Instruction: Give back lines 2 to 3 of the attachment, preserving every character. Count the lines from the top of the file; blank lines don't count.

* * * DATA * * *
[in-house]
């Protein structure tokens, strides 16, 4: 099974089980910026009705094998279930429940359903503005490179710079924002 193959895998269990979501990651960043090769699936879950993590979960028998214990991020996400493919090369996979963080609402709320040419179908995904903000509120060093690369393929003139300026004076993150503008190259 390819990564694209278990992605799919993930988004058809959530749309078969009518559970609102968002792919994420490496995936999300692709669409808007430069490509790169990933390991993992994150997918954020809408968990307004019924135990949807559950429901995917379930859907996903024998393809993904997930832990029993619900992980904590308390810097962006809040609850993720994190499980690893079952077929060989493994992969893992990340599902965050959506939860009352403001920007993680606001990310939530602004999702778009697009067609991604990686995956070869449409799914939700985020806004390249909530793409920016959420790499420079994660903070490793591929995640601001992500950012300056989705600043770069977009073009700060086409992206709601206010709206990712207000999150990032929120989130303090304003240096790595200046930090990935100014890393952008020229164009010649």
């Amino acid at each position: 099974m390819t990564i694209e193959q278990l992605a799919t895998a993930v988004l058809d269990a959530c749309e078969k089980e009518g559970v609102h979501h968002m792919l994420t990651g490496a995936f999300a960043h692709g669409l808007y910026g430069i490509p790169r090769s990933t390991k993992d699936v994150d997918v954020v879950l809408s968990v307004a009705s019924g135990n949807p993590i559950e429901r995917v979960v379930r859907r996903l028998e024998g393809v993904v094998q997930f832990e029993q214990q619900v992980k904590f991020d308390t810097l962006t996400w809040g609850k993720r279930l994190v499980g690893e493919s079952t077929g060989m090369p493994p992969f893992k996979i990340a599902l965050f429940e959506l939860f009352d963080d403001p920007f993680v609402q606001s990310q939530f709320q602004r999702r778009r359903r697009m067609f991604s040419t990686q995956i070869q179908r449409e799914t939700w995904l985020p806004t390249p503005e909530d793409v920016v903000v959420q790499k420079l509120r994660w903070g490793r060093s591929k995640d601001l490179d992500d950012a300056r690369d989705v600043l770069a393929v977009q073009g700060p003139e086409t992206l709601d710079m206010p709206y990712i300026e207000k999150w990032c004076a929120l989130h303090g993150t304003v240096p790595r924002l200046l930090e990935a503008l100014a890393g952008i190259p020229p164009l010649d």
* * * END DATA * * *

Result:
């Protein structure tokens, strides 16, 4: 099974089980910026009705094998279930429940359903503005490179710079924002 193959895998269990979501990651960043090769699936879950993590979960028998214990991020996400493919090369996979963080609402709320040419179908995904903000509120060093690369393929003139300026004076993150503008190259 390819990564694209278990992605799919993930988004058809959530749309078969009518559970609102968002792919994420490496995936999300692709669409808007430069490509790169990933390991993992994150997918954020809408968990307004019924135990949807559950429901995917379930859907996903024998393809993904997930832990029993619900992980904590308390810097962006809040609850993720994190499980690893079952077929060989493994992969893992990340599902965050959506939860009352403001920007993680606001990310939530602004999702778009697009067609991604990686995956070869449409799914939700985020806004390249909530793409920016959420790499420079994660903070490793591929995640601001992500950012300056989705600043770069977009073009700060086409992206709601206010709206990712207000999150990032929120989130303090304003240096790595200046930090990935100014890393952008020229164009010649």
């Amino acid at each position: 099974m390819t990564i694209e193959q278990l992605a799919t895998a993930v988004l058809d269990a959530c749309e078969k089980e009518g559970v609102h979501h968002m792919l994420t990651g490496a995936f999300a960043h692709g669409l808007y910026g430069i490509p790169r090769s990933t390991k993992d699936v994150d997918v954020v879950l809408s968990v307004a009705s019924g135990n949807p993590i559950e429901r995917v979960v379930r859907r996903l028998e024998g393809v993904v094998q997930f832990e029993q214990q619900v992980k904590f991020d308390t810097l962006t996400w809040g609850k993720r279930l994190v499980g690893e493919s079952t077929g060989m090369p493994p992969f893992k996979i990340a599902l965050f429940e959506l939860f009352d963080d403001p920007f993680v609402q606001s990310q939530f709320q602004r999702r778009r359903r697009m067609f991604s040419t990686q995956i070869q179908r449409e799914t939700w995904l985020p806004t390249p503005e909530d793409v920016v903000v959420q790499k420079l509120r994660w903070g490793r060093s591929k995640d601001l490179d992500d950012a300056r690369d989705v600043l770069a393929v977009q073009g700060p003139e086409t992206l709601d710079m206010p709206y990712i300026e207000k999150w990032c004076a929120l989130h303090g993150t304003v240096p790595r924002l200046l930090e990935a503008l100014a890393g952008i190259p020229p164009l010649d």